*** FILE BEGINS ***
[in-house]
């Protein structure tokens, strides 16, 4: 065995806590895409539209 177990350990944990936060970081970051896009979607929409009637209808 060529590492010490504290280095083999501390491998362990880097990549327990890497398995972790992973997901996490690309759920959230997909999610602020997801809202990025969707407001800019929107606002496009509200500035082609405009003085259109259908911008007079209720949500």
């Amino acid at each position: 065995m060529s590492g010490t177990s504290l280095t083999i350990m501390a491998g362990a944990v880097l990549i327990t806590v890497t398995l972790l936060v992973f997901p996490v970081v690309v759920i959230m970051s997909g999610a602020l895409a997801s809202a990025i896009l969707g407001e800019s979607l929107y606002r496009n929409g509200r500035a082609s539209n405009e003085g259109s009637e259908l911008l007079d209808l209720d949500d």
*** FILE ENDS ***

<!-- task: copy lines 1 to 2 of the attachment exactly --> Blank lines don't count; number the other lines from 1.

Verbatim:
[in-house]
């Protein structure tokens, strides 16, 4: 065995806590895409539209 177990350990944990936060970081970051896009979607929409009637209808 060529590492010490504290280095083999501390491998362990880097990549327990890497398995972790992973997901996490690309759920959230997909999610602020997801809202990025969707407001800019929107606002496009509200500035082609405009003085259109259908911008007079209720949500």